9. Patience = actively waiting.

Waiting doesn’t have to be a passive thing. Being patient doesn’t mean you sit back or standstill to have good patience. It’s not just about having a positive attitude while waiting for someone else to do something you have no control over. No, it’s not about pressuring them to do what you’re waiting for them to do/ change either. But about taking responsibility to see what else you can do, while waiting, to be best prepared for when you can take action in that particular area next. For example:

Your character and response to others inactivity; you have the power to choose how you will respond – with patience, kindness and encouragement. 

How else can you put this ‘free’ time to best use? Are there other tasks you need to work on, finish, and start that you currently have the time to pay attention? Is someone else waiting on you to do something you said you would do?

Are there any adjustments or improvements you can do to make the report, website, article, design… even better? (especially if you have time to go back and see it with fresh eyes).

How’s your attitude? Does it need a reality check? Do you need to ask forgiveness to someone for your impatience or inactivity?

What patience means

I’m regularly asked – “Your name is Patience, so are you patient?” My answer is that I am more patient because I have a constant reminder. But there is a limit to when it’s ok to not be patient any more. To state your case and ask the person you’re waiting on to step up and do. When I lived in India, I had lots of practice waiting in long hot queues. Instead of being frustrated or stressed about how long it was taking, chose to use that time to think and process stuff I needed time to think about. To look around the room and observe others, sometimes praying for them or asking God to help me understand the Indian culture through His eyes. We all have to wait for things, but it’s how you use your time and respond to unexpected and expected times of pause/ waiting – that’s where your character is best developed.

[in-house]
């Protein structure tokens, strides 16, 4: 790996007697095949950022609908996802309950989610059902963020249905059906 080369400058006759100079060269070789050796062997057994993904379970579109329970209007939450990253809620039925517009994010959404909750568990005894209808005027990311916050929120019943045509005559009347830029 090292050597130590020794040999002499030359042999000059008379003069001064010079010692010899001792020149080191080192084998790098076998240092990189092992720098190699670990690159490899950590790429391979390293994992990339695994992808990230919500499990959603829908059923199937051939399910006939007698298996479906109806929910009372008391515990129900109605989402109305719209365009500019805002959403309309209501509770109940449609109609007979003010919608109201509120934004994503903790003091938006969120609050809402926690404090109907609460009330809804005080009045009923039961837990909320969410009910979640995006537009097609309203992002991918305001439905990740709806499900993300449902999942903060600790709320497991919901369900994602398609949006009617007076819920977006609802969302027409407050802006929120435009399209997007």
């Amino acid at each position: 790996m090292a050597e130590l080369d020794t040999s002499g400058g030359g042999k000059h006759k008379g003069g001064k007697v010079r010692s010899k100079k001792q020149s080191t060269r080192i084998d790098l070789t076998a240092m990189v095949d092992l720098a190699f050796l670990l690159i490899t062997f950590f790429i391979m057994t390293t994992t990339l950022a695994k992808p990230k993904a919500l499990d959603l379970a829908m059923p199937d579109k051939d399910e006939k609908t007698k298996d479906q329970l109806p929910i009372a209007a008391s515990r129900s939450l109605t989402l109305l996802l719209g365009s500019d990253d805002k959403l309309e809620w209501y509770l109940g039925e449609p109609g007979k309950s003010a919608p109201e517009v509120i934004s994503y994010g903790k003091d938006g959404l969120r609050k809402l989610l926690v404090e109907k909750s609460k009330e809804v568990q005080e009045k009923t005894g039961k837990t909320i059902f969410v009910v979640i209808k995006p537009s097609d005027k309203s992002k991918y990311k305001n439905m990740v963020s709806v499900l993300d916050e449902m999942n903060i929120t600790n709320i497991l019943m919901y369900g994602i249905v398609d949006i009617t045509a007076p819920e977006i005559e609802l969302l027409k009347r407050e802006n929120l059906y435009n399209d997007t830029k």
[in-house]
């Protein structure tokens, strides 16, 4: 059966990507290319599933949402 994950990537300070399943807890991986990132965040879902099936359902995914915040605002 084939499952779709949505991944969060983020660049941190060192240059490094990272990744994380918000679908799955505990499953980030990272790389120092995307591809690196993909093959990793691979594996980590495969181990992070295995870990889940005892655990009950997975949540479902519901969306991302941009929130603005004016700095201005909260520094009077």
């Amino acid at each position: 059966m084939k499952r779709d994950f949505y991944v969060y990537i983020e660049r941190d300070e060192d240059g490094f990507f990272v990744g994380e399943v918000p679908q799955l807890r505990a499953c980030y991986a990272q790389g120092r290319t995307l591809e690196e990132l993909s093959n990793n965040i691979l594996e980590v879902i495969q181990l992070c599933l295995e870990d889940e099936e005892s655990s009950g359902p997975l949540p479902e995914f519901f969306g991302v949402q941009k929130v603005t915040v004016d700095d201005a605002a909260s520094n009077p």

Look ahead

We have 46 weeks left of this year – that is a lot of time and potential. We don’t know all that’s going to happen this year, but I want to be a better Patience, friend, sister, writer, leader, disciple and french speaker by the end of 2021. It’s up to me how much I grow, learn and bless others with each day we have. I ask God to help me be obedient to what He asks of me each day. Don’t wait to be asked, take the initiative, be present in each moment and enjoy the time I have with those around me today.

Writing goals for the year is also an excellent way to plan ahead. Check out two of my previous blogs: #4 Looking ahead to 2021 and #11 Smart Goals – helping you create an action plan to help you.

So I leave you with this prayer from Ephesians 1 (in The Message version)

“That’s why, when I heard of the solid trust you have in the Master Jesus and your outpouring of love to all the followers of Jesus, I couldn’t stop thanking God for you – every time I prayed, I’d think of you and give thanks. But I do more than thank. I ask – ask the God of our Master, Jesus Christ, the God of glory – to make you intelligent and discerning in knowing him personally, your eyes focused and clear, so that you can see exactly what it is he is calling you to do, grasp the immensity of his glorious way of life he has for his followers, oh, the utter extravagance of his work in us who trust him – endless energy, boundless strength!

All this energy issues from Christ: God raised him from death and set him on a through in deep heaven, in charge of running the universe, everything from galaxies to governments, no name and no power exempt from his rule. And not just for the time being, but forever. He is in charge of it all, has the final word on everything. At the centre of all this, Christ rules the church. The church, you see, is not peripheral to the world; the world is peripheral to the church. The church is Christ’s body, in which he speaks and acts, by which he fills everything with his presence.”